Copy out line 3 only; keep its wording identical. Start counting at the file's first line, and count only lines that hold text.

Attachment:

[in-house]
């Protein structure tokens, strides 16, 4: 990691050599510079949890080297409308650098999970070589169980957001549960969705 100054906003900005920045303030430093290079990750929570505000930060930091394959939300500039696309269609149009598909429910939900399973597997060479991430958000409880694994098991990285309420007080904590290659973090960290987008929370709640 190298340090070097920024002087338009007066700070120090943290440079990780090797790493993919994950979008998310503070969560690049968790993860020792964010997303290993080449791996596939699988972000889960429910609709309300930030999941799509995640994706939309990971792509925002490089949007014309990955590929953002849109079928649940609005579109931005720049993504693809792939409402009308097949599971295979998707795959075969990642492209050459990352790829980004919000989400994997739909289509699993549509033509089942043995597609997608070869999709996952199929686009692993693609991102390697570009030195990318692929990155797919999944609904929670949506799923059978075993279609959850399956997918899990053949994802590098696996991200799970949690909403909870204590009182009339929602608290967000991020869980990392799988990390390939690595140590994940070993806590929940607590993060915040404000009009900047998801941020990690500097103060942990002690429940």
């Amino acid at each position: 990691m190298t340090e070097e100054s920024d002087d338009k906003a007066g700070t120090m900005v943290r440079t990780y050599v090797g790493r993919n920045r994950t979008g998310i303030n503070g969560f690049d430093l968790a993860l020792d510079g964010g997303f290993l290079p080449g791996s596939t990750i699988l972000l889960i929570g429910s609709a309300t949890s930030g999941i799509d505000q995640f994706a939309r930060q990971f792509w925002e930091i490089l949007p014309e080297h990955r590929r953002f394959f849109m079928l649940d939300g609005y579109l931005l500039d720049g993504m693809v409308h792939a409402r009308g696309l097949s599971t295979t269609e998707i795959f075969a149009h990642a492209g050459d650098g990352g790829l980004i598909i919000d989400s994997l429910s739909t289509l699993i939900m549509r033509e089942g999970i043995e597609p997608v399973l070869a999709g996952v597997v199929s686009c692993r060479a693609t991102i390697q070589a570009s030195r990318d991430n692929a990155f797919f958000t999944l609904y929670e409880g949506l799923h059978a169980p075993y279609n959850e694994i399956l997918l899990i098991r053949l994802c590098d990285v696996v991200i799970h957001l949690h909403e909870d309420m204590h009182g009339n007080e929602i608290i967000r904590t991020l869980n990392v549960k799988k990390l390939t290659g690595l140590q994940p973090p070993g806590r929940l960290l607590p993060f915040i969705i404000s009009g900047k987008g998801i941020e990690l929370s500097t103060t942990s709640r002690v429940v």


């Amino acid at each position: 990691m190298t340090e070097e100054s920024d002087d338009k906003a007066g700070t120090m900005v943290r440079t990780y050599v090797g790493r993919n920045r994950t979008g998310i303030n503070g969560f690049d430093l968790a993860l020792d510079g964010g997303f290993l290079p080449g791996s596939t990750i699988l972000l889960i929570g429910s609709a309300t949890s930030g999941i799509d505000q995640f994706a939309r930060q990971f792509w925002e930091i490089l949007p014309e080297h990955r590929r953002f394959f849109m079928l649940d939300g609005y579109l931005l500039d720049g993504m693809v409308h792939a409402r009308g696309l097949s599971t295979t269609e998707i795959f075969a149009h990642a492209g050459d650098g990352g790829l980004i598909i919000d989400s994997l429910s739909t289509l699993i939900m549509r033509e089942g999970i043995e597609p997608v399973l070869a999709g996952v597997v199929s686009c692993r060479a693609t991102i390697q070589a570009s030195r990318d991430n692929a990155f797919f958000t999944l609904y929670e409880g949506l799923h059978a169980p075993y279609n959850e694994i399956l997918l899990i098991r053949l994802c590098d990285v696996v991200i799970h957001l949690h909403e909870d309420m204590h009182g009339n007080e929602i608290i967000r904590t991020l869980n990392v549960k799988k990390l390939t290659g690595l140590q994940p973090p070993g806590r929940l960290l607590p993060f915040i969705i404000s009009g900047k987008g998801i941020e990690l929370s500097t103060t942990s709640r002690v429940v």